EGU24-46, updated on 08 Mar 2024
EGU General Assembly 2024
© Author(s) 2024. This work is distributed under
the Creative Commons Attribution 4.0 License.

An Ecological Perspective on Short-Term Heat Exposure Experiments with Marine Calcifying Organisms from the Western Arabian Gulf Region: Insights into a Summer Heatwave Scenario

Sinatrya Diko Prayudi, Asmaa Korin, and Michael Kaminski
Sinatrya Diko Prayudi et al.
  • King Fahd University of Petroleum and Minerals, College of Petroleum Engineering and Geosciences, Department of Geosciences, Saudi Arabia (

Frequent occurrences of high-temperature records have become commonplace during the summer seasons in regions adjacent to the western Arabian Gulf, such as Bahrain, Saudi Arabia, and Qatar. On a daily basis, the fluctuation in daytime and nighttime temperatures, along with varying afternoon temperatures, poses a potential threat to organisms inhabiting intertidal and shallow water environments, whether residing above the substrate or submerged beneath. Surprisingly, there has been no prior scientific investigation into the resilience of these coastal communities, especially from a non-anthropocentric perspective, focusing on the marine calcifying organism that inhabits one of the world's most extreme marine environments. To address this gap, we aimed to determine the upper thermal limits of intertidal calcifying benthic organisms in the western Arabian Gulf region. For this purpose, we selected three representative species among the diverse inhabitants, comprising two gastropod species and one ostracod species. These specimens were subjected to controlled environmental conditions inside a thermal incubator over a short-term period (three hours), with temperature exposures ranging from 40°C to 60°C. We considered different scenarios that replicated their natural ecological conditions: full exposure, partial exposure, and full coverage/submerged underwater. Our comprehensive results revealed that different gastropod species exhibited varying levels of resilience to higher thermal exposure, depending on the scenario (heat comma temperature/HCT ranged between 39°C-48.5°C versus 42.1°C-44.1°C). In contrast, the ostracod displayed remarkable tolerance to higher temperatures than the gastropod specimens before succumbing to complete mortality or entering a comatose state (temperature range of 39.1°C-53.5°C). Furthermore, post-exposure recovery demonstrated that higher heat exposure substantially prolonged the recovery time. In the case of the gastropod specimens subjected to the highest thermal exposure, no successful recovery was observed. Our findings underscore the importance of conducting ecological experiments that involve prolonged exposure to high temperatures. However, it is imperative to recognize that even short-term periods of elevated temperatures can have fatal implications for the target organisms. This is particularly relevant in light of the ongoing warming trend and the recording of extreme temperatures in our regional area in the western Arabian Gulf, which may eventually be deemed a potential "kill zone" during the peak of summer seasons within a short timeframe.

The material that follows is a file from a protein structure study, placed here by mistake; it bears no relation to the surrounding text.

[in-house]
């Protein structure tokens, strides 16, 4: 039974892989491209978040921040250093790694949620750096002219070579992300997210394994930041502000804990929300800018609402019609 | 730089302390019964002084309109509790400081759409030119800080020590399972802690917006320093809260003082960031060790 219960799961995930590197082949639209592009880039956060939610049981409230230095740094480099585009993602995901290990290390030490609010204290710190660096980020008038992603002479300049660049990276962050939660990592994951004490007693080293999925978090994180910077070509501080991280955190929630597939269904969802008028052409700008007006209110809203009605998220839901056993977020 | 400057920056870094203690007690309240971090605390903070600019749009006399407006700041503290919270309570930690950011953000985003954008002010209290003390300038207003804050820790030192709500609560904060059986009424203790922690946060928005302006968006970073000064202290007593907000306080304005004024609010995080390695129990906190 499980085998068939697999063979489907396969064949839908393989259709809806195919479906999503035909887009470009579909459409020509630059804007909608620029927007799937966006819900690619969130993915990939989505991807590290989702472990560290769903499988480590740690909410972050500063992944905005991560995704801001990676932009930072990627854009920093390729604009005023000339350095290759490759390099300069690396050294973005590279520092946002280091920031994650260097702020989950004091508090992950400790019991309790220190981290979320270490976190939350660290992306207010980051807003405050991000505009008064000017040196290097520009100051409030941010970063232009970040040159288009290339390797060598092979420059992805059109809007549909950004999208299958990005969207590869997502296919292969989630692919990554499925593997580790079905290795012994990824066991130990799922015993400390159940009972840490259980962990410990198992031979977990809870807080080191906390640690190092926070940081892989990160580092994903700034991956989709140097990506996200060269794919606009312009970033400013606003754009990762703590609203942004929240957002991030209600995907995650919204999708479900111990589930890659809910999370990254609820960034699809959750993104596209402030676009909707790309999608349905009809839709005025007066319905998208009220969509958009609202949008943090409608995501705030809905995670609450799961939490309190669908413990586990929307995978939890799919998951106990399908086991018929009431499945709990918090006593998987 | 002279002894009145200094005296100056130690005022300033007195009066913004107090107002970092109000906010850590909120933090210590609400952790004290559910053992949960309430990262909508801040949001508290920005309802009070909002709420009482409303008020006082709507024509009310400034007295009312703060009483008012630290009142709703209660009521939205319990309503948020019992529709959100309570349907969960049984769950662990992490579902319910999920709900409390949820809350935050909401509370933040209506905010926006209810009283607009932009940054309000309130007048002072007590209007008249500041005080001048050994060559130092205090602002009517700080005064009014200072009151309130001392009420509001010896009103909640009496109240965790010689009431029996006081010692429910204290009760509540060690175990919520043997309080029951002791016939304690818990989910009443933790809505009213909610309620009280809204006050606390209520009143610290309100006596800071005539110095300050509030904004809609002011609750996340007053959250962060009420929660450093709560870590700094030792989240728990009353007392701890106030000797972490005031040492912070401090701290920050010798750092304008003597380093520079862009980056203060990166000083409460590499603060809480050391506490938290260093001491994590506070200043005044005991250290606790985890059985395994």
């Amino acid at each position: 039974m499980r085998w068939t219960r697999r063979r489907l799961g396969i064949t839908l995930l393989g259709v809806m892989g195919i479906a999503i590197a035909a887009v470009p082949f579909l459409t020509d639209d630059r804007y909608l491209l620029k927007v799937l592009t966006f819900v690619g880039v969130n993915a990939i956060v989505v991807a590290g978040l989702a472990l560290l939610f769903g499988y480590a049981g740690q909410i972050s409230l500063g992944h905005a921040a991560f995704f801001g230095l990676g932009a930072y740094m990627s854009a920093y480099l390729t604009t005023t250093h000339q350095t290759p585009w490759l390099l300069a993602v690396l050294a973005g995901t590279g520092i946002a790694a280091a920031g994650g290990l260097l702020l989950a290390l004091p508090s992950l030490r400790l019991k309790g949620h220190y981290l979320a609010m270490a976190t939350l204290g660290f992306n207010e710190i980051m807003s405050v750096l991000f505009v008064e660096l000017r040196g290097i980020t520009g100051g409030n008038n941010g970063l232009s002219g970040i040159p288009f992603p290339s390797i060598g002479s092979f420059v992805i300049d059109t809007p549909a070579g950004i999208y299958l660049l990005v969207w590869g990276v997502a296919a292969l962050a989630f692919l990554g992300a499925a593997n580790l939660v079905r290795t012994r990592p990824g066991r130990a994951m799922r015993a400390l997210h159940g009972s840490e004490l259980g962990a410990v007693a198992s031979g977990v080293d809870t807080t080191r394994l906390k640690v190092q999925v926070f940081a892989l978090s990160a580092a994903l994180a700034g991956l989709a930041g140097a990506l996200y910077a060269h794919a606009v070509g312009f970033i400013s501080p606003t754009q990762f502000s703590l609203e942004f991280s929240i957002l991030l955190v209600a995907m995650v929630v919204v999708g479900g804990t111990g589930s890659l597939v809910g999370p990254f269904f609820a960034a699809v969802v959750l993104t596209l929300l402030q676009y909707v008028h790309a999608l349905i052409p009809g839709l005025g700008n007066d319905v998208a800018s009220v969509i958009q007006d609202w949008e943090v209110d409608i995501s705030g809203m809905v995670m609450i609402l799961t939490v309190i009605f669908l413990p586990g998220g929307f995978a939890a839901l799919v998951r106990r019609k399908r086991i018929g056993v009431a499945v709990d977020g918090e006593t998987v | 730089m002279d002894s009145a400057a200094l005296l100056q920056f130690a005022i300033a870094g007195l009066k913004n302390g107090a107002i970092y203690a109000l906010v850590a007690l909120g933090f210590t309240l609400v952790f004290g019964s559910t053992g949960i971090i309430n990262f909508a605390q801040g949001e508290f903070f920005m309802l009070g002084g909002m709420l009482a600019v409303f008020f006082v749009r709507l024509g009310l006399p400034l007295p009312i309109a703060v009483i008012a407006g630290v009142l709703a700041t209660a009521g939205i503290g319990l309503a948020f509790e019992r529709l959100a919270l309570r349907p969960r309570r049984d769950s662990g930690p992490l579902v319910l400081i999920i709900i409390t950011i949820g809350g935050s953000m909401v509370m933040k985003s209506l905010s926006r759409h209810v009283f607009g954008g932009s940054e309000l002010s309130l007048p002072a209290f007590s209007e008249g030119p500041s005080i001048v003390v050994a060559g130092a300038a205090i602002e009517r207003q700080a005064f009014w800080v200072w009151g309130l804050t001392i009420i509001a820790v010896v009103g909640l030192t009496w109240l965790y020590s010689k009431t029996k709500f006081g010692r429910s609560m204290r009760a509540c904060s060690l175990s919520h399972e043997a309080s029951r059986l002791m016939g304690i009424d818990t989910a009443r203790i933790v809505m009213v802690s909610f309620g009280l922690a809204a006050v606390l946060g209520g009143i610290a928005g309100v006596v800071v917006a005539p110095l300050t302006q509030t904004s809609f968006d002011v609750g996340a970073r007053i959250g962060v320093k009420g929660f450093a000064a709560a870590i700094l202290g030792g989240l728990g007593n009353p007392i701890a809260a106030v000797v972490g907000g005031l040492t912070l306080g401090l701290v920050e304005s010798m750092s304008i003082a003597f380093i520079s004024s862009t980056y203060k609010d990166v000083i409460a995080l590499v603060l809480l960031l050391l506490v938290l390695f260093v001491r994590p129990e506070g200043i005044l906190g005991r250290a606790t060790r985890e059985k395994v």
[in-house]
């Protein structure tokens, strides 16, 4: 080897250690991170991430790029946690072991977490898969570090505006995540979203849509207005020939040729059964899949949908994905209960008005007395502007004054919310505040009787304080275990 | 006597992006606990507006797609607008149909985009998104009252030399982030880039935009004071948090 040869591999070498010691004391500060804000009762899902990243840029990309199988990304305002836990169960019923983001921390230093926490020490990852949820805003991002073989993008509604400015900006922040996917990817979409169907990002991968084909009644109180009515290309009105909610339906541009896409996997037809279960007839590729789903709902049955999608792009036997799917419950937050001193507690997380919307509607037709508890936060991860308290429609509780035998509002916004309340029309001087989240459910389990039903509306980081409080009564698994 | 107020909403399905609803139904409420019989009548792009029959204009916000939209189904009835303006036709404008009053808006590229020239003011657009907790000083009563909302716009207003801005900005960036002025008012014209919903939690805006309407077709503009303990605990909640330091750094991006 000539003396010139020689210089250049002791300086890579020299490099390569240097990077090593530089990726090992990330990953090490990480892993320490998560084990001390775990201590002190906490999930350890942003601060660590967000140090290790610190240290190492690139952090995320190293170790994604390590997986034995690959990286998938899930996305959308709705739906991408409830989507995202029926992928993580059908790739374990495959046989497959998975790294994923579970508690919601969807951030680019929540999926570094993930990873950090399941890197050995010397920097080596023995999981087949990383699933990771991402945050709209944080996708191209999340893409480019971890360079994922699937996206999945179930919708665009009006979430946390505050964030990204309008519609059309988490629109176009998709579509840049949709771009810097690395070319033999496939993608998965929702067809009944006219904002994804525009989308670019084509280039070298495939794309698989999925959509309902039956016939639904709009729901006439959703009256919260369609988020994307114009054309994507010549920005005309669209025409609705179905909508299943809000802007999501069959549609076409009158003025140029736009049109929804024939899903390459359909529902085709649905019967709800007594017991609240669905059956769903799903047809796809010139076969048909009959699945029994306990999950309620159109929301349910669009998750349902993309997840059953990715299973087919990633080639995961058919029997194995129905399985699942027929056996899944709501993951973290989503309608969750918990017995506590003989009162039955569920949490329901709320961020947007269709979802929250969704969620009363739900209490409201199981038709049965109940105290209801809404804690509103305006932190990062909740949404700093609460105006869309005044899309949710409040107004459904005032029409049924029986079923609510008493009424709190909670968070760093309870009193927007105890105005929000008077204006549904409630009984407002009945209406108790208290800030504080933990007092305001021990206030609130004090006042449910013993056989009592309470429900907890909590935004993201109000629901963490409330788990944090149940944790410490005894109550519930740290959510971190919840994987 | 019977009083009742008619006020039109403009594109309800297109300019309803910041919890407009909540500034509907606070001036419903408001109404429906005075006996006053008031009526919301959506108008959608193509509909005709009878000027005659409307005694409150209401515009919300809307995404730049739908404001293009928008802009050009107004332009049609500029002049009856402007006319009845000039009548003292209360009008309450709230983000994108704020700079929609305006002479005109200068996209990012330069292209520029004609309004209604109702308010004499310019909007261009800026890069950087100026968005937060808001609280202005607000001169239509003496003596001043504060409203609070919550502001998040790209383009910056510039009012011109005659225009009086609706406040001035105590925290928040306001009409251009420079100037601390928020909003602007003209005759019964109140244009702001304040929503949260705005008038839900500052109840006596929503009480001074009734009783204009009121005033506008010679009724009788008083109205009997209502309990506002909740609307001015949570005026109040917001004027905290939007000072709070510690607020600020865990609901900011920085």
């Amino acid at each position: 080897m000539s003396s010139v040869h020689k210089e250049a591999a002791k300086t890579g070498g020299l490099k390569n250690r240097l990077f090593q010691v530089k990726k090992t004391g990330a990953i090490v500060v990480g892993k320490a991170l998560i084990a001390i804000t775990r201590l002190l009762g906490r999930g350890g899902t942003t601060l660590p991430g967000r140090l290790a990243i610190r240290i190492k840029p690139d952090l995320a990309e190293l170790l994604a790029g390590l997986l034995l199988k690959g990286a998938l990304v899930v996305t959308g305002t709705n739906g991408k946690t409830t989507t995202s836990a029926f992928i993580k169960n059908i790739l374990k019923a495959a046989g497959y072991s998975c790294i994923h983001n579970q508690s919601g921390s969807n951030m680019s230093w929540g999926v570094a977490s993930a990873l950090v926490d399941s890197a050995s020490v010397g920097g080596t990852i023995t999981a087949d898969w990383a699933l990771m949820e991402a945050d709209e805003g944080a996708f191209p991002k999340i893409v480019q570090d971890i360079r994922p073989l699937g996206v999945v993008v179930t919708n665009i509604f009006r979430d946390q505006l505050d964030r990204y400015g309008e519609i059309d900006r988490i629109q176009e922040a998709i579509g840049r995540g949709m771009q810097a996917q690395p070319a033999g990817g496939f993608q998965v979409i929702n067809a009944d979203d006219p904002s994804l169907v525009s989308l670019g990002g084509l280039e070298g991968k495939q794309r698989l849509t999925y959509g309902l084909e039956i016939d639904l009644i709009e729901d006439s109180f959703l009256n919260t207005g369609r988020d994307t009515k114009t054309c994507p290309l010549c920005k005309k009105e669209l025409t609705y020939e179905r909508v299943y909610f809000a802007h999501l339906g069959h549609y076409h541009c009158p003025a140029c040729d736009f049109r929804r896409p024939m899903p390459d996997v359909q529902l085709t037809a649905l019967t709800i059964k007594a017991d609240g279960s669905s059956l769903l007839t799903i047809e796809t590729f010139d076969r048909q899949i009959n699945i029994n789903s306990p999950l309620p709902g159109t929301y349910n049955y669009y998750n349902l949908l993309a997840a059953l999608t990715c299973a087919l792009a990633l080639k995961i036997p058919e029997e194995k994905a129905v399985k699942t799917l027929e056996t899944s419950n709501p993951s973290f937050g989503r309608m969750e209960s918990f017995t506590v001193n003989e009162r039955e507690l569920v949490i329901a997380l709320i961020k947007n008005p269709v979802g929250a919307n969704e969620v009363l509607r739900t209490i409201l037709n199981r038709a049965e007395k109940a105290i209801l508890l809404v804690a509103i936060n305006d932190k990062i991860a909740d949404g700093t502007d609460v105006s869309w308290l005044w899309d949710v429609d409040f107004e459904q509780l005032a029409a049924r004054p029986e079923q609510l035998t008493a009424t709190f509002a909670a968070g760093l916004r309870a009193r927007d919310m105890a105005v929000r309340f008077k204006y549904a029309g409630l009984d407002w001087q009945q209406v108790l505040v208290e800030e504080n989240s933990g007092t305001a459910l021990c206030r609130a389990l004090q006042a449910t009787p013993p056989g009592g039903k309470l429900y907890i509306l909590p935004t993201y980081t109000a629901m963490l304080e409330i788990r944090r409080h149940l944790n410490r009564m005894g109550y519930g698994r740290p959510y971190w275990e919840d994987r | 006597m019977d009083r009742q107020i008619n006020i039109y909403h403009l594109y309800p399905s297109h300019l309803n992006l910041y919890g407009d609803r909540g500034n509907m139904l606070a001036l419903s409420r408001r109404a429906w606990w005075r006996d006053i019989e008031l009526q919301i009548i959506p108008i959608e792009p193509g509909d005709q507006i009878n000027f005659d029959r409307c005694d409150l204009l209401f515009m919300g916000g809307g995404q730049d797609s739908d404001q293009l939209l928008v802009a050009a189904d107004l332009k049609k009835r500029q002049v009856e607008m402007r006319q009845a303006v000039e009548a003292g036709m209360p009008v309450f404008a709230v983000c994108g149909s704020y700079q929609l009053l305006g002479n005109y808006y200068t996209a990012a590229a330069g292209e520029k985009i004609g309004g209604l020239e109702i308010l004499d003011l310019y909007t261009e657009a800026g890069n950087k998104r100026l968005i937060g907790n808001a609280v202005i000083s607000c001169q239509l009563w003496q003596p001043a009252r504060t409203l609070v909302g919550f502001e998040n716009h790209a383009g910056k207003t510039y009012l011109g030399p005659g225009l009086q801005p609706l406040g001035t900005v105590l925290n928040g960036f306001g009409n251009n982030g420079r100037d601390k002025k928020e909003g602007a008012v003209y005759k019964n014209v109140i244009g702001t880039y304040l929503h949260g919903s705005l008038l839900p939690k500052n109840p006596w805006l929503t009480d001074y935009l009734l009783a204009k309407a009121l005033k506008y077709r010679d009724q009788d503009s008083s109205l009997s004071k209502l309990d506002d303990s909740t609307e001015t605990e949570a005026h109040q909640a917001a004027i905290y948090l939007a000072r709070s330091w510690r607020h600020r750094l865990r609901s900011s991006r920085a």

How to cite: Prayudi, S. D., Korin, A., and Kaminski, M.: An Ecological Perspective on Short-Term Heat Exposure Experiments with Marine Calcifying Organisms from the Western Arabian Gulf Region: Insights into a Summer Heatwave Scenario, EGU General Assembly 2024, Vienna, Austria, 14–19 Apr 2024, EGU24-46,, 2024.